Mystery novels. Are you a fan of them? I am, to a point. This is not my #1 favourite genre but there definitely are some mystery series that I absolutely love. The series which I do read faithfully are by British authors and the tone is generally between a cozy mystery and a thriller.
A colleague of mine who loved gory police procedurals used to comment on the fact that both she and I read mysteries but mine were the ones with the “bloodless” murders. And really, that’s true. I have no interest in reading a book that will give me nightmares and I’m definitely more about the solving of the crime(s) through deduction rather than guns ablazing and shootouts in the menacing back alleys of big cities.
Sometimes though I need a change from the small village, multiple murder novels from the UK and switch to something lighthearted. These two American authors fit the bill.
Diane Mott Davidson was probably one of the earlier foodie mystery writers, starting her Goldy Schulz mystery series over 25 years ago with Catering to Nobody. Goldy is a single mother who is trying to raise her son while make a living in Colorado as a caterer. In the course of building her client list and catering at various locations, public and private, evil doings start to occur and Goldy can’t help but become involved. Catering to Nobody was nominated for an Agatha Award for in the “Best First Novel” category but was beaten out by Katherine Hall Page for The Body in the Belfry. All of Davidson’s novels include recipes of dishes mentioned in the story and in fact, in 2015, Davidson released a combination cookbook-memoir titled Goldy’s Kitchen Cookbook : cooking, writing, family, life.
The other is G.A. McKevett. McKevett (a pseudonym for Sonja Massie) is the author of 50 books which include the 22 (so far!) which feature ex-cop turned private detective Savannah Reid. The titles always make me smile (“Fat Free and Fatal”, “Corpse Suzette”, “Cooked Goose” … you get the idea) and so do the stories themselves. A transplanted Georgia peach and lover of fine dining and Southern homestyle delights, Savannah sets up the Moonlight Magnolia Detective Agency and soon is trying to clean up the streets of LA…or at least, her area of Southern California.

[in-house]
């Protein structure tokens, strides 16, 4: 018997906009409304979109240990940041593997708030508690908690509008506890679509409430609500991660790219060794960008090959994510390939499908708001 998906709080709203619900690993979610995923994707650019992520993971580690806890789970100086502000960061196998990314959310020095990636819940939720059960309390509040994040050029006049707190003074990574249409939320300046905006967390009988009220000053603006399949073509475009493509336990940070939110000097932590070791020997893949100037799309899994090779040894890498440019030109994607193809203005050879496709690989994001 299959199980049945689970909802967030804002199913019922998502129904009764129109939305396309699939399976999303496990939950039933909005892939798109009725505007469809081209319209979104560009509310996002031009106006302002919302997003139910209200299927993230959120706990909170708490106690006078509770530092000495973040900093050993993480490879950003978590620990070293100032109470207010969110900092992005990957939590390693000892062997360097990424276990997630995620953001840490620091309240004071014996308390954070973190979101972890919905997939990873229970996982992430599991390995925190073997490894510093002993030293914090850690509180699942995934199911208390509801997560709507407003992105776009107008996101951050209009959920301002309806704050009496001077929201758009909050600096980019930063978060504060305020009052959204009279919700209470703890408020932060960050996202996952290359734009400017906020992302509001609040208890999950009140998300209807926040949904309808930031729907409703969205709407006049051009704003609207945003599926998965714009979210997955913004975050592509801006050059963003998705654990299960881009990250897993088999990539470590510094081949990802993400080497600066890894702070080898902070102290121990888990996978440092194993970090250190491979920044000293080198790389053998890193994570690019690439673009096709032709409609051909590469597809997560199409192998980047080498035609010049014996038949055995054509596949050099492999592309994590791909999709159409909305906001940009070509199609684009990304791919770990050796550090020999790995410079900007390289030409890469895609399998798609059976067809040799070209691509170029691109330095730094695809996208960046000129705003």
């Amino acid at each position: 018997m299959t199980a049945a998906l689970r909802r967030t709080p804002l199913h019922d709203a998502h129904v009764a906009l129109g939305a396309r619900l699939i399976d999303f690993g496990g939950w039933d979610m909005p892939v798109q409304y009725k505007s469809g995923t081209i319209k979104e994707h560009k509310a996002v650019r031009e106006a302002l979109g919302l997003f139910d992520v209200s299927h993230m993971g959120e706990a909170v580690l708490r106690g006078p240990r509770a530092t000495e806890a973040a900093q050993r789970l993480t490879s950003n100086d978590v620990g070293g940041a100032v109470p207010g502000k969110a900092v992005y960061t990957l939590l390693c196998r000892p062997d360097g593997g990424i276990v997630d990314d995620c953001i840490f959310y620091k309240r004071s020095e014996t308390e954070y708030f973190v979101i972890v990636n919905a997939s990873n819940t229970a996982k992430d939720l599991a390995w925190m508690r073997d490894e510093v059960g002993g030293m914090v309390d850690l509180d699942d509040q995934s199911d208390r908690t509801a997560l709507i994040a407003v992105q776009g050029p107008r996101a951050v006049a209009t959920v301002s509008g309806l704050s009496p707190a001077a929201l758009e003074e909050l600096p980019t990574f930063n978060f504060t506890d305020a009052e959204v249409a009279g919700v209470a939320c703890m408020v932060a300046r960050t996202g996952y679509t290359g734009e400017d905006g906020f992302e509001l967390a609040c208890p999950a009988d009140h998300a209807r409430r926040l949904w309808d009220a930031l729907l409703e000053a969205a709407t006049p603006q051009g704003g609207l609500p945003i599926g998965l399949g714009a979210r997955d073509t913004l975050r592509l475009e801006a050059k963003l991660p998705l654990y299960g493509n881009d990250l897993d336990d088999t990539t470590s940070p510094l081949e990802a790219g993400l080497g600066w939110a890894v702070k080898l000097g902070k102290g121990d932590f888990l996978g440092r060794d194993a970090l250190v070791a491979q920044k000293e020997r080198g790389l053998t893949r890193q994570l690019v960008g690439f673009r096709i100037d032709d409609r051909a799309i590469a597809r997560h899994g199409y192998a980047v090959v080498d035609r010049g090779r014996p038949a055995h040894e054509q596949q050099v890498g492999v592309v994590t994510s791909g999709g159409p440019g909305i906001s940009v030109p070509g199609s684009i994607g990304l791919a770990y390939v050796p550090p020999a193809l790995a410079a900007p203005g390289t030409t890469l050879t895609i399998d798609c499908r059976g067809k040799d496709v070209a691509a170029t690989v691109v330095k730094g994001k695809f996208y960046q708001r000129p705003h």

In a side note about culinary mysteries, back in the 90s British culinary writer, Janet Laurence, wrote a mystery series featuring (surprise, surprise) a culinary writer named Darina Lisle. They were light reads but the sleuthing was well thought out. If you can get your hands on them, they’re worth a read.
Enjoy this recipe from Diane Mott Davidson’s “Catering to Nobody”, a favourite with my family. And if you’re looking for a light mystery, give these authors a try.
— Sandi H.
Dungeon Bars (a.k.a. Oatmeal Raisin Bars)
1 c. unsalted butter, softened
½ c brown sugar
½ c white sugar
2 tsp vanilla
1 c. all-purpose flour
½ tsp salt
¼ tsp baking soda
1 c. oatmeal
1 c. raisins
Preheat oven to 350F.
Cream butter and sugars. Beat in eggs and vanilla. Add in flour, salt and soda. Stir in oats and raisins.
Spread mixture in a lightly greased 9 x 13” pan. Bake for 30 minutes. Cool slightly and cut into bars.